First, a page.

Increased secondhand smoke exposure linked to elevated BP in children, adolescents
Increased exposure to secondhand tobacco smoke (SHS) was significantly associated with an elevated blood pressure (BP) in children and adolescents, according to a study presented at PAS* 2019 Meeting.
“Nearly 24 million children and adolescents are exposed to SHS in the US. SHS detrimentally affects cardiovascular function; however, few studies have examined the effects of SHS on BP in children and adolescents,” said the researchers.
Researchers gathered data from the National Health and Nutrition Examination Survey between 2007 and 2012 and analysed children and adolescents (mean age 12.6 years, 51 percent boys), of whom 13.7 percent lived in homes with smokers. SHS biomarkers were used to measure the level of SHS exposure. BP levels were measured according to the 2017 guidelines. [PAS 2019, abstract 3540.5]
Mean NNAL and serum cotinine concentrations, two biomarkers of tobacco smoke exposure, were 1.60 pg/mL (interquartile range [IQR], 0.4–4.19 pg/mL) and 0.06 ng/mL (IQR, 0.01–0.16 ng/mL), respectively.
After adjusting for race/ethnicity, family poverty to income ratio, waist circumference, cadmium, lead, first albumin creatinine ratio, and urinary creatinine, an increased level of NNAL concentration was associated with elevated diastolic BP levels in boys and systolic BP levels in girls.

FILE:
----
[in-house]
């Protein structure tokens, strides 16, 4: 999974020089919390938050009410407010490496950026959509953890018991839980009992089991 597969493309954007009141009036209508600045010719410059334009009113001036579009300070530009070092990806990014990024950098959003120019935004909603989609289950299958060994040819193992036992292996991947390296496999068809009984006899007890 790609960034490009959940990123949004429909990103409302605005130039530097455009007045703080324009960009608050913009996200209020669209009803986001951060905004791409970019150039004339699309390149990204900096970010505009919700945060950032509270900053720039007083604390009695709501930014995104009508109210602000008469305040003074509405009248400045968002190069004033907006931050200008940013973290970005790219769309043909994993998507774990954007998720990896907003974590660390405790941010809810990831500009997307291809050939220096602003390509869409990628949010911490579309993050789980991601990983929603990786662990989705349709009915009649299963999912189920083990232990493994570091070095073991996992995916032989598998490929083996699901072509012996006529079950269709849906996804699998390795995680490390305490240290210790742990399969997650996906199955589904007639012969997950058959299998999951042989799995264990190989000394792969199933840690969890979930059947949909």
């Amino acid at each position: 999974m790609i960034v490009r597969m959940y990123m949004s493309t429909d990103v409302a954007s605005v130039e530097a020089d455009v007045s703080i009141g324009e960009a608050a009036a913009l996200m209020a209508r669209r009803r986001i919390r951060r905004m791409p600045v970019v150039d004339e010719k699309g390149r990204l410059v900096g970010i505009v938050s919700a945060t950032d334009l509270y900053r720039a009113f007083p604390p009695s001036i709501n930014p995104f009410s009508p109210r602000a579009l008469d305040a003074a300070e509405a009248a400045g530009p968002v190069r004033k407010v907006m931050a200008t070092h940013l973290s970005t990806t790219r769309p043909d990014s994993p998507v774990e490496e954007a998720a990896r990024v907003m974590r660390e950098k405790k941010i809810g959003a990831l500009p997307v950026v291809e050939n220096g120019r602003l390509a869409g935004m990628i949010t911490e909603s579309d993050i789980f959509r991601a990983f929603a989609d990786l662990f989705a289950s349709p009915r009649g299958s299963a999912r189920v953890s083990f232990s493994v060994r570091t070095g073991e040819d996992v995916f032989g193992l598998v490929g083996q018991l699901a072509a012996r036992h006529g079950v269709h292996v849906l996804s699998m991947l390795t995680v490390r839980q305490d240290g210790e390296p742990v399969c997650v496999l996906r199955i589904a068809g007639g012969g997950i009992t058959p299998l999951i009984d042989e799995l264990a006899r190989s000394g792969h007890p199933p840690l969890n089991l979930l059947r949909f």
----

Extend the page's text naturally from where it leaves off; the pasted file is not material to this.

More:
Also, boys who had an increased level of serum cotinine concentration were more likely to develop an elevated systolic BP, but not in girls.
In another study, an increased serum cotinine level was observed among children who reported SHS exposure at home compared with those who were not exposed (median, 3.44 ng/mL, IQR 1.0–10.83 vs 0.13, 95 percent confidence interval, 0.03–0.67; p<0.01), indicating that serum cotinine level correlates with SHS exposure. [PAS 2019, abstract 1820.163]
“Our findings provide the first characterization of the relationship between a major tobacco-specific metabolite, NNAL, and diastolic BP and systolic BP percentiles in a nationally representative population of US children [and adolescents],” the researchers noted.
*PAS: Pediatric Academic Societies